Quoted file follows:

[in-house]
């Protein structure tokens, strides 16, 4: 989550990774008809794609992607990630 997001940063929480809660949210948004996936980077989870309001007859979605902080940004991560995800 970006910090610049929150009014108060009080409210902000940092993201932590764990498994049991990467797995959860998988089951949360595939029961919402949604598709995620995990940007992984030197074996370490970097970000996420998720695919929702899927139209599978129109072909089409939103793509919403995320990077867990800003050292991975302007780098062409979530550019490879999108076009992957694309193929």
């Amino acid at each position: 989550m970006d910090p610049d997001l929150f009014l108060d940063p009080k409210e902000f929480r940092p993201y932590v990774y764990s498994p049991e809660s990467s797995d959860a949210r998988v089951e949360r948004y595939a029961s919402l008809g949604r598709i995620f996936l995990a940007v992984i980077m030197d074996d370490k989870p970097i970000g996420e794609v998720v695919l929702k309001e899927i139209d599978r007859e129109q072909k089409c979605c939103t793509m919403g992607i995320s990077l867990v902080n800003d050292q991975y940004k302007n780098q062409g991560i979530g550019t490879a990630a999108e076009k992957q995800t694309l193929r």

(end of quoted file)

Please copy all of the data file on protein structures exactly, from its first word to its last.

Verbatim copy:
[in-house]
């Protein structure tokens, strides 16, 4: 989550990774008809794609992607990630 997001940063929480809660949210948004996936980077989870309001007859979605902080940004991560995800 970006910090610049929150009014108060009080409210902000940092993201932590764990498994049991990467797995959860998988089951949360595939029961919402949604598709995620995990940007992984030197074996370490970097970000996420998720695919929702899927139209599978129109072909089409939103793509919403995320990077867990800003050292991975302007780098062409979530550019490879999108076009992957694309193929």
């Amino acid at each position: 989550m970006d910090p610049d997001l929150f009014l108060d940063p009080k409210e902000f929480r940092p993201y932590v990774y764990s498994p049991e809660s990467s797995d959860a949210r998988v089951e949360r948004y595939a029961s919402l008809g949604r598709i995620f996936l995990a940007v992984i980077m030197d074996d370490k989870p970097i970000g996420e794609v998720v695919l929702k309001e899927i139209d599978r007859e129109q072909k089409c979605c939103t793509m919403g992607i995320s990077l867990v902080n800003d050292q991975y940004k302007n780098q062409g991560i979530g550019t490879a990630a999108e076009k992957q995800t694309l193929r």